2017-18 PES Scholar Recipients


Two hundred and thirty (210) PES Scholarship recipients were selected from the 548 individuals who applied for the scholarship. These undergraduate students are majoring in electrical engineering, are high achievers with strong GPAs with distinctive extracurricular commitments and are committed to exploring the power and energy field. These scholarships are made possible due to the generous donations of individuals and corporations to the IEEE Power & Energy Society Scholarship Fund of the IEEE Foundation.


Contributing Toward Success

“We hope these scholarships will provide a small relief to those students in pursuit of their own dreams and successes.” — Mark Brown

Due to substantial increases in college tuition, students today experience major financial challenges compared to previous years. Mark and Brenda Brown wanted to ease some of these trials for students earning a higher education.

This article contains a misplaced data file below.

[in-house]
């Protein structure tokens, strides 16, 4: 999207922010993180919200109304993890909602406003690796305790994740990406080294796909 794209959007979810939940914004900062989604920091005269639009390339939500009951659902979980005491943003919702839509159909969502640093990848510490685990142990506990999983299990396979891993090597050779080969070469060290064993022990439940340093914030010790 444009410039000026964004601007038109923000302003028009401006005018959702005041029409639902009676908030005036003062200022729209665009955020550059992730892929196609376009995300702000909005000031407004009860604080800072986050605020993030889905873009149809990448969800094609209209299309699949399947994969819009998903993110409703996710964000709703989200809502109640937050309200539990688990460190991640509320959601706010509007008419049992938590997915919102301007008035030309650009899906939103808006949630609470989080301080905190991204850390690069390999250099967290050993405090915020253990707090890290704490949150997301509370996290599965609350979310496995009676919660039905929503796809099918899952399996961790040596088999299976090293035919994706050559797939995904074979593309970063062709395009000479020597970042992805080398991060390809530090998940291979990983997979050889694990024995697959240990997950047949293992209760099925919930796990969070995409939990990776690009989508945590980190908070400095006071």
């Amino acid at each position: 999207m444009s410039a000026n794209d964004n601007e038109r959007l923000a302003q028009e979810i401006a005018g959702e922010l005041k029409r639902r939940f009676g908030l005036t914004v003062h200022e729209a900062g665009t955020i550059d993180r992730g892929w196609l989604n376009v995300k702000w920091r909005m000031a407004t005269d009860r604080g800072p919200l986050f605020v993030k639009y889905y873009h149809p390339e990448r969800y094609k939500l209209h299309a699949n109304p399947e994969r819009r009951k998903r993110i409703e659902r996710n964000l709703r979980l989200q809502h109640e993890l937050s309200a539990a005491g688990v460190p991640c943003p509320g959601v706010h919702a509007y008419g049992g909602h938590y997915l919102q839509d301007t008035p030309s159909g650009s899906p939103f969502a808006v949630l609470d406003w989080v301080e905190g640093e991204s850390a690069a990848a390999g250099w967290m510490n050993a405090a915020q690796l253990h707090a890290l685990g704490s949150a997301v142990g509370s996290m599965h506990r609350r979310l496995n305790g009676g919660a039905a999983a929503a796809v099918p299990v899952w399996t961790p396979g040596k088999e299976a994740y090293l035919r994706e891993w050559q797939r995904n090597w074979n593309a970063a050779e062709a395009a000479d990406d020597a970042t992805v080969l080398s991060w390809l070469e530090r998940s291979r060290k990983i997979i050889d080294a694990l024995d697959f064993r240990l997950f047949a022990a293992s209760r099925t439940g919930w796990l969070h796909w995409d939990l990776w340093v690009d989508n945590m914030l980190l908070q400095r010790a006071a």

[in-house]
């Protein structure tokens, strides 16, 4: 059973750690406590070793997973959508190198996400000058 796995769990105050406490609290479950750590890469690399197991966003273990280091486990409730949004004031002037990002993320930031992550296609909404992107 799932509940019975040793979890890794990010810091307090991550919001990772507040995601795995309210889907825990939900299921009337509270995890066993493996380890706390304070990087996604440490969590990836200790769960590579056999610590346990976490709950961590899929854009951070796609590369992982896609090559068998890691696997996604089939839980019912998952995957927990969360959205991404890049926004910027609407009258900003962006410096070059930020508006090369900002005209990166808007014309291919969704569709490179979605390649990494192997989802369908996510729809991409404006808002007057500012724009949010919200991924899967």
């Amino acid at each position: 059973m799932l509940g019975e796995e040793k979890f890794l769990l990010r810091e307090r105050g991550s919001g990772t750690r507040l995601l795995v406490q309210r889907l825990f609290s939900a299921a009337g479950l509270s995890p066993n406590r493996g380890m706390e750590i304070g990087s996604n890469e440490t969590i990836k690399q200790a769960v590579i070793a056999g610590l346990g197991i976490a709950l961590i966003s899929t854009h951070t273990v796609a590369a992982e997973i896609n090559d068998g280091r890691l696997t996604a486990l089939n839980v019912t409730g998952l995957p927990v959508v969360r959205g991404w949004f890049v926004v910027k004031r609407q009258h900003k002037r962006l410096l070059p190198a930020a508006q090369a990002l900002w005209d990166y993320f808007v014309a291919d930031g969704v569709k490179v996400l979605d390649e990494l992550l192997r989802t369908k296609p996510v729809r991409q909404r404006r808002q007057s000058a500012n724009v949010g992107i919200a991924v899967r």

“The financial challenges students face today are far greater than they were when we both attended college in the 1980’s,” Mark said. “It would be a terrible loss for any student not to have the opportunity to pursue their dreams and utilize their talents.”

Mark graduated from Kansas State University in 1982 with a degree in electrical engineering, while Brenda graduated from University of Missouri – Kansas City in 1988 with a degree in finance. Currently, Mark is a member of K-State’s department of electrical and computer engineering (ECE) advisory council. Mark said pursuing electrical engineering was one of his best life-decisions.